Prescott © Rex Vogel, all rights reserved

Prescott, Arizona

Nestled in a stunning mountain bowl and surrounded by one of the largest ponderosa pine forests in the West, the beautiful town of Prescott is steeped in history with an authentic taste of western heritage. With shaded trees, well-kept yards, and Victorian houses of an earlier era, Prescott seems the idealized small town. Courthouse Plaza, dominated by the 1916 Yavapai County Courthouse, works for me as the classic town square—the centerpiece of Anytown, USA.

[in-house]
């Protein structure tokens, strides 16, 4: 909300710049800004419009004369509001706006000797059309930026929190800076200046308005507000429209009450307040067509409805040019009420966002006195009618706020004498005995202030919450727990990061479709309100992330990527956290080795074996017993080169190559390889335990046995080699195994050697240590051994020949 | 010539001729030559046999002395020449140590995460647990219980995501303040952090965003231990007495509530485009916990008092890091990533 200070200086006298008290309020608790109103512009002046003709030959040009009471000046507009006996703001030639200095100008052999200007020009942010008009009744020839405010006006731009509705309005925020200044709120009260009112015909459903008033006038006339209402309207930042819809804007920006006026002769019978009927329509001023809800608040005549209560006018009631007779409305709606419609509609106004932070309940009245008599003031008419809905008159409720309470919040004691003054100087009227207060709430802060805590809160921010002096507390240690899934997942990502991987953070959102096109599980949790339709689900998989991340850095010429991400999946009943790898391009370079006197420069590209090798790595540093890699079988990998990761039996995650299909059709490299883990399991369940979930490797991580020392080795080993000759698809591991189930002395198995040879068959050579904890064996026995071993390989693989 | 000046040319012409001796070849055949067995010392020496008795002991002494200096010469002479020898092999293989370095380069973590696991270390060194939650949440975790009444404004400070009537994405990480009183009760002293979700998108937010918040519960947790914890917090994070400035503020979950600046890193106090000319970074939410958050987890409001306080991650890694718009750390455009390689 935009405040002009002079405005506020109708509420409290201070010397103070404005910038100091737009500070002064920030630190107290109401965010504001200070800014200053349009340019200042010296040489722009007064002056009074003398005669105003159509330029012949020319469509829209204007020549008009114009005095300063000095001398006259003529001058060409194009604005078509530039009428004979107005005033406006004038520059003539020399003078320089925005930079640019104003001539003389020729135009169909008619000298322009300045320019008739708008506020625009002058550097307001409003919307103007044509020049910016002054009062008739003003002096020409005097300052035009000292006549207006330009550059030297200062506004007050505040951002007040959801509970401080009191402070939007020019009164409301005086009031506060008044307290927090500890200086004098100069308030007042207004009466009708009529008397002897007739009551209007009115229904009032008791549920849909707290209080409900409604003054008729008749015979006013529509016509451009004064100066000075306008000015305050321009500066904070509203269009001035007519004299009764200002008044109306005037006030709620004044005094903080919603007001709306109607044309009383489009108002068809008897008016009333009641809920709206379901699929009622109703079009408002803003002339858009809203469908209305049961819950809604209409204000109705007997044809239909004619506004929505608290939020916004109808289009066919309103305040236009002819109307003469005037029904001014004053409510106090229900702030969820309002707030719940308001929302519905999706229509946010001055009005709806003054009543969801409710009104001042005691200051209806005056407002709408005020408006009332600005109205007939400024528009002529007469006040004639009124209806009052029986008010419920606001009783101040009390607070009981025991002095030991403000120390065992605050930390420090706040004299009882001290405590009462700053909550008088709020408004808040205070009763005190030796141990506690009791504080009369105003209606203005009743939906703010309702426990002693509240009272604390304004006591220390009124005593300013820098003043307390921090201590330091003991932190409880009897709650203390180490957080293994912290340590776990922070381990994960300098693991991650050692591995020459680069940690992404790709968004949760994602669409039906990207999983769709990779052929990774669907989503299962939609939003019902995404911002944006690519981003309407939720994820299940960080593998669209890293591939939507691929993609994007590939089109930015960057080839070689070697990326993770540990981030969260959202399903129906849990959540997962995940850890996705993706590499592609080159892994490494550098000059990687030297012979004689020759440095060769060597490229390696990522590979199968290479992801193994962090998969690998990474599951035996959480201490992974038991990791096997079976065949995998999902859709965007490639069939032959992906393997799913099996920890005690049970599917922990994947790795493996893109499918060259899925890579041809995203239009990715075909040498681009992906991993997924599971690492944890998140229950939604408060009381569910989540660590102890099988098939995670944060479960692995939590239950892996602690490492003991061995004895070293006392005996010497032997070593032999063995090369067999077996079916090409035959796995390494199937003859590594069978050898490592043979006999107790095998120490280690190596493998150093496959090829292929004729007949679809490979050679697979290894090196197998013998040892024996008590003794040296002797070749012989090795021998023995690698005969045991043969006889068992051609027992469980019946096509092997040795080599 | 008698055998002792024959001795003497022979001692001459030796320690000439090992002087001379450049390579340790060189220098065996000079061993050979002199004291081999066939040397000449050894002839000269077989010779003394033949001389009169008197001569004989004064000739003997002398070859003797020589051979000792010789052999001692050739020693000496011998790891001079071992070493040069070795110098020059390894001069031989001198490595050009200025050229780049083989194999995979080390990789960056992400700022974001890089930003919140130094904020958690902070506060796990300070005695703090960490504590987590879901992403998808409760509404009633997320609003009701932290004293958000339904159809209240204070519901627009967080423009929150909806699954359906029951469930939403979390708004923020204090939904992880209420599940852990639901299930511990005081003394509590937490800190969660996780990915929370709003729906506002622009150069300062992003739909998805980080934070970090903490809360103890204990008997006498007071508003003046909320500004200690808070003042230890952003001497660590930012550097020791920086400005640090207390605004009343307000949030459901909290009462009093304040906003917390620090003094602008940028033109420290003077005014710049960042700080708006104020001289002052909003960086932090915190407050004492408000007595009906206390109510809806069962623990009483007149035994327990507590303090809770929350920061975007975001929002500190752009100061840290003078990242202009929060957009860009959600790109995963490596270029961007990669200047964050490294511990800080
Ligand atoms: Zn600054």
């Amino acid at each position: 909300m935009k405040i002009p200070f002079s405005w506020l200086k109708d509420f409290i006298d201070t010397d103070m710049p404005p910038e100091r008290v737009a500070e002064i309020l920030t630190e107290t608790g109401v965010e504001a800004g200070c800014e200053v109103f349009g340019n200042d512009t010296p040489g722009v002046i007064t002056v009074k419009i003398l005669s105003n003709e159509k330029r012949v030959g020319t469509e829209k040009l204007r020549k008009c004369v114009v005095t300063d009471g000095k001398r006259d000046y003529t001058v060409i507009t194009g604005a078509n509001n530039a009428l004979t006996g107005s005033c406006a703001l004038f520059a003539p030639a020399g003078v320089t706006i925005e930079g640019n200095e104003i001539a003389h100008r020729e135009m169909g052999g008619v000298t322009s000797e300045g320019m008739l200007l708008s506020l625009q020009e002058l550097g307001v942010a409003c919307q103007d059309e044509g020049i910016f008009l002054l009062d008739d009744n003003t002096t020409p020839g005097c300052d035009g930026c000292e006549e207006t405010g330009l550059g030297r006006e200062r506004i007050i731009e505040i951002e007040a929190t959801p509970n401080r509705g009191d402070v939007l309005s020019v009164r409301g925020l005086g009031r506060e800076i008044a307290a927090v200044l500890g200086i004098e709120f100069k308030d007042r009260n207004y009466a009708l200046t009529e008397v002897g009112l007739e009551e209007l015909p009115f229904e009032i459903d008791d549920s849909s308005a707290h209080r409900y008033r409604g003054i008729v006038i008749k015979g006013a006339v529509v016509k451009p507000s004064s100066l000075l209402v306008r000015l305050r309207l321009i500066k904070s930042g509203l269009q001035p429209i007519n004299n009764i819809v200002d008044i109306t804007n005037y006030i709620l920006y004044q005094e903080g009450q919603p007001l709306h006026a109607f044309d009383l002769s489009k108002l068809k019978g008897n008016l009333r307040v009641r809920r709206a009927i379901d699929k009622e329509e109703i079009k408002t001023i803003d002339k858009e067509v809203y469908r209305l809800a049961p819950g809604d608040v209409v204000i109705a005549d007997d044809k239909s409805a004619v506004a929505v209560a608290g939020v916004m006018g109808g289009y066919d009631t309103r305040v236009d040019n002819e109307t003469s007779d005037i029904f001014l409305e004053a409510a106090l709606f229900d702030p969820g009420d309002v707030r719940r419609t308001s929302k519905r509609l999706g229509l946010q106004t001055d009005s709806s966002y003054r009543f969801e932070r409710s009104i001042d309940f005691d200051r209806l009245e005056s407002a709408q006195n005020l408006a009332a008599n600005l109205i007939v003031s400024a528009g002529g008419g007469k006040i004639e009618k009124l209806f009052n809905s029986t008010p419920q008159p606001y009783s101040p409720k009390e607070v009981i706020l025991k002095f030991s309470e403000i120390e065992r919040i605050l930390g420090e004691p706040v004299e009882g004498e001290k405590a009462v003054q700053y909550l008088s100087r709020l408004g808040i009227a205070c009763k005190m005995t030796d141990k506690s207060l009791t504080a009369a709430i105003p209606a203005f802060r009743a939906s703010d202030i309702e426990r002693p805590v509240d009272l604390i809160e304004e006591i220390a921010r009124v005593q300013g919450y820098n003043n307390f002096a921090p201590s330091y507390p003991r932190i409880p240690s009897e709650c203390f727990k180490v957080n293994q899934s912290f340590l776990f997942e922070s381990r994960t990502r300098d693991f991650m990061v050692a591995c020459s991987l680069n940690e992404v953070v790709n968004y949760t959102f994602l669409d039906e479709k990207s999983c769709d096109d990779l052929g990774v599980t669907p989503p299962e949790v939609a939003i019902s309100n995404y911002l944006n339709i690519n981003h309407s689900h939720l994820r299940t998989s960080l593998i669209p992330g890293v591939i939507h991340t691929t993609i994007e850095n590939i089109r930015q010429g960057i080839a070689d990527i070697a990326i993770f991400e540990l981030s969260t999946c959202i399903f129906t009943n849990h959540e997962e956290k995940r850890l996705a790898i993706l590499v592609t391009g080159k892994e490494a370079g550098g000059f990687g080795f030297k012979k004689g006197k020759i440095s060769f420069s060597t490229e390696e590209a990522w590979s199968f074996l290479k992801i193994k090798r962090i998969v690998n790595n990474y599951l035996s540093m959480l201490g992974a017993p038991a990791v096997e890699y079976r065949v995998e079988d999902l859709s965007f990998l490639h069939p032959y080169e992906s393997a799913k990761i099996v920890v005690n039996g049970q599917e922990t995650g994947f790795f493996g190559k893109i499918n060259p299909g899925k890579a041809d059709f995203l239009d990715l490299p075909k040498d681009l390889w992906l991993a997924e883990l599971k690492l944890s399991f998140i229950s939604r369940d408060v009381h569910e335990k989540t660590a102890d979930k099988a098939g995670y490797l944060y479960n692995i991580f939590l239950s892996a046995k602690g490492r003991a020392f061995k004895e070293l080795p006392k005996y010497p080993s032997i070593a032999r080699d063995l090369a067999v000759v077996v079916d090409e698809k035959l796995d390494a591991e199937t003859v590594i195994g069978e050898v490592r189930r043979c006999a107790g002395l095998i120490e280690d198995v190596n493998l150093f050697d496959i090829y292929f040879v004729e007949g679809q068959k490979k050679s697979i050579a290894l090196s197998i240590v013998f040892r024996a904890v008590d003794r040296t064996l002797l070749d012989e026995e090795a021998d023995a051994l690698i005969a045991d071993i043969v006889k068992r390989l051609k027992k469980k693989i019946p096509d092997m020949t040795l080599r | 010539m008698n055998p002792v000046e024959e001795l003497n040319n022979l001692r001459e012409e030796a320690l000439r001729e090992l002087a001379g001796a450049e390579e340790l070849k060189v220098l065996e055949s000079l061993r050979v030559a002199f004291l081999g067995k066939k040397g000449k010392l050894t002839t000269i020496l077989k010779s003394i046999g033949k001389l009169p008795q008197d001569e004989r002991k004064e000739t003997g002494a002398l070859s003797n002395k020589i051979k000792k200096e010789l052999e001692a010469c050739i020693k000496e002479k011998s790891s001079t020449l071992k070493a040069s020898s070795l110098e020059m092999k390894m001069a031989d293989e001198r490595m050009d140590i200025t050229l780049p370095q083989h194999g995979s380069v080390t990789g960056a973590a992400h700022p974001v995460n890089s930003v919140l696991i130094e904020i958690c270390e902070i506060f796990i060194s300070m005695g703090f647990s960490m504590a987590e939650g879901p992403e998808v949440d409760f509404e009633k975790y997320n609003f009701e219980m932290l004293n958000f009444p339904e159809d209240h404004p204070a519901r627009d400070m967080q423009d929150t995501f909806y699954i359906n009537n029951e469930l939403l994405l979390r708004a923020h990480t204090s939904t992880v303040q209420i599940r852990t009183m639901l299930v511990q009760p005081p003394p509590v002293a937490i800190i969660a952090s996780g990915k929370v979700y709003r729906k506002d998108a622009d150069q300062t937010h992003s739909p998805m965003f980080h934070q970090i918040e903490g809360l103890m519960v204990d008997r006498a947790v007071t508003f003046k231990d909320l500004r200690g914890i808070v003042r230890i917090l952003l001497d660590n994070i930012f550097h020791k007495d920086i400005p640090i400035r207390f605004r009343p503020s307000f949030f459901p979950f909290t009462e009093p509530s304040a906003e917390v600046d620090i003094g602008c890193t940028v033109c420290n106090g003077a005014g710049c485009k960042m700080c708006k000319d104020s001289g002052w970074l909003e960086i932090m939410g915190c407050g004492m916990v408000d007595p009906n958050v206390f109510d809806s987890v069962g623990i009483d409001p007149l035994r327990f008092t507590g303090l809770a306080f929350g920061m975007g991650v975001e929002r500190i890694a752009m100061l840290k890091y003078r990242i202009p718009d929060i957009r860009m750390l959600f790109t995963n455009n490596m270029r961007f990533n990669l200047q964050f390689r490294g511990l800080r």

Banff National Park © Rex Vogel, all rights reserved

Banff, Alberta

This is a town that barely needs an introduction. Banff is world-renowned and well-loved. The town of Banff is located on the Bow River in Banff National Park in the Canadian Rocky Mountains. Rocky Mountain peaks, turquoise glacial lakes, a picture-perfect mountain town, abundant wildlife, and scenic drives come together in Banff National Park, Canada’s first national park The town is surrounded by Mount Rundle, Sulphur Mountain, Mount Norquay, and Cascade Mountain. From downtown Banff, you’ll have access to scenic drives, camping, hiking trails, biking, natural hot springs, horseback riding, canoeing, and great shopping.

Jasper National Park © Rex Vogel, all rights reserved

Jasper, Alberta